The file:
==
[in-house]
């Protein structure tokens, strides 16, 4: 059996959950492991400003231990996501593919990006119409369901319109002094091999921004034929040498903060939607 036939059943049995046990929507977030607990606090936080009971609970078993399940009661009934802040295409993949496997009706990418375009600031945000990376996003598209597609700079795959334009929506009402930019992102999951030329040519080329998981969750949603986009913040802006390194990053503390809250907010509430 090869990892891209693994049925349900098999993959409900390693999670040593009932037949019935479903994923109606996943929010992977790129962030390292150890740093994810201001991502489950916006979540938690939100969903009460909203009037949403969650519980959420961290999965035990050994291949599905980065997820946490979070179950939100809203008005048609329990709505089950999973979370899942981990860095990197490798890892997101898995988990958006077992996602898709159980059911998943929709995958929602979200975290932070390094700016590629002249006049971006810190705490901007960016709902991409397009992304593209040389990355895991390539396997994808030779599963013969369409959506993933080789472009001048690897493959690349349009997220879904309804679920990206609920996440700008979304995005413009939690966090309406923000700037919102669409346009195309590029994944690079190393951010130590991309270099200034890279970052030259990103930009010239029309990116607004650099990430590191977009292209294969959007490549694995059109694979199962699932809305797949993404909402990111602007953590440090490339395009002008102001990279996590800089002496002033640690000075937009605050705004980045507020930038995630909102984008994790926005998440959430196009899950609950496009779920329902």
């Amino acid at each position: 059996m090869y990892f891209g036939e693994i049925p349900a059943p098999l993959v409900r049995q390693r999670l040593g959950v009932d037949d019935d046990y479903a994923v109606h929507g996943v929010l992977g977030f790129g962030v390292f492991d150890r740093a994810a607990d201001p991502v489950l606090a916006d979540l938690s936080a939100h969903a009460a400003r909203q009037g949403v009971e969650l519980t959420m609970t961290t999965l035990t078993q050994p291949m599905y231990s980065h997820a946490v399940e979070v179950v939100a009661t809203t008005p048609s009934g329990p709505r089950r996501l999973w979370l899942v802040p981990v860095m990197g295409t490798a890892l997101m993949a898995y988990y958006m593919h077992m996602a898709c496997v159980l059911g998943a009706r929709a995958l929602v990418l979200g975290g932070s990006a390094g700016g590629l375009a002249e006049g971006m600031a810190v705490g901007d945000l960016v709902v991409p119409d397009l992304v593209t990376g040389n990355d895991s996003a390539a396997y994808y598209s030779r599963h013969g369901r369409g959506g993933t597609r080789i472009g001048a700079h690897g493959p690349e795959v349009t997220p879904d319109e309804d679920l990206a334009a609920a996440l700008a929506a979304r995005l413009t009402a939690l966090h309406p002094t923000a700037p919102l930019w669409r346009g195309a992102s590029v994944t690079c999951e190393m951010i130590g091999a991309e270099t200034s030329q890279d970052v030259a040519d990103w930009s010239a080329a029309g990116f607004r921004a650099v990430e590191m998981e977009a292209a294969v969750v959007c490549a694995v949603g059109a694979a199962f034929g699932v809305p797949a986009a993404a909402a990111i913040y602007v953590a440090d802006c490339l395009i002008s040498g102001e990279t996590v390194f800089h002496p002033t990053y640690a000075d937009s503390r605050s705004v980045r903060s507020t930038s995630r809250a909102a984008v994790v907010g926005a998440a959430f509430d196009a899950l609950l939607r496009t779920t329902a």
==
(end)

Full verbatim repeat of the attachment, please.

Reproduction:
[in-house]
């Protein structure tokens, strides 16, 4: 059996959950492991400003231990996501593919990006119409369901319109002094091999921004034929040498903060939607 036939059943049995046990929507977030607990606090936080009971609970078993399940009661009934802040295409993949496997009706990418375009600031945000990376996003598209597609700079795959334009929506009402930019992102999951030329040519080329998981969750949603986009913040802006390194990053503390809250907010509430 090869990892891209693994049925349900098999993959409900390693999670040593009932037949019935479903994923109606996943929010992977790129962030390292150890740093994810201001991502489950916006979540938690939100969903009460909203009037949403969650519980959420961290999965035990050994291949599905980065997820946490979070179950939100809203008005048609329990709505089950999973979370899942981990860095990197490798890892997101898995988990958006077992996602898709159980059911998943929709995958929602979200975290932070390094700016590629002249006049971006810190705490901007960016709902991409397009992304593209040389990355895991390539396997994808030779599963013969369409959506993933080789472009001048690897493959690349349009997220879904309804679920990206609920996440700008979304995005413009939690966090309406923000700037919102669409346009195309590029994944690079190393951010130590991309270099200034890279970052030259990103930009010239029309990116607004650099990430590191977009292209294969959007490549694995059109694979199962699932809305797949993404909402990111602007953590440090490339395009002008102001990279996590800089002496002033640690000075937009605050705004980045507020930038995630909102984008994790926005998440959430196009899950609950496009779920329902």
């Amino acid at each position: 059996m090869y990892f891209g036939e693994i049925p349900a059943p098999l993959v409900r049995q390693r999670l040593g959950v009932d037949d019935d046990y479903a994923v109606h929507g996943v929010l992977g977030f790129g962030v390292f492991d150890r740093a994810a607990d201001p991502v489950l606090a916006d979540l938690s936080a939100h969903a009460a400003r909203q009037g949403v009971e969650l519980t959420m609970t961290t999965l035990t078993q050994p291949m599905y231990s980065h997820a946490v399940e979070v179950v939100a009661t809203t008005p048609s009934g329990p709505r089950r996501l999973w979370l899942v802040p981990v860095m990197g295409t490798a890892l997101m993949a898995y988990y958006m593919h077992m996602a898709c496997v159980l059911g998943a009706r929709a995958l929602v990418l979200g975290g932070s990006a390094g700016g590629l375009a002249e006049g971006m600031a810190v705490g901007d945000l960016v709902v991409p119409d397009l992304v593209t990376g040389n990355d895991s996003a390539a396997y994808y598209s030779r599963h013969g369901r369409g959506g993933t597609r080789i472009g001048a700079h690897g493959p690349e795959v349009t997220p879904d319109e309804d679920l990206a334009a609920a996440l700008a929506a979304r995005l413009t009402a939690l966090h309406p002094t923000a700037p919102l930019w669409r346009g195309a992102s590029v994944t690079c999951e190393m951010i130590g091999a991309e270099t200034s030329q890279d970052v030259a040519d990103w930009s010239a080329a029309g990116f607004r921004a650099v990430e590191m998981e977009a292209a294969v969750v959007c490549a694995v949603g059109a694979a199962f034929g699932v809305p797949a986009a993404a909402a990111i913040y602007v953590a440090d802006c490339l395009i002008s040498g102001e990279t996590v390194f800089h002496p002033t990053y640690a000075d937009s503390r605050s705004v980045r903060s507020t930038s995630r809250a909102a984008v994790v907010g926005a998440a959430f509430d196009a899950l609950l939607r496009t779920t329902a």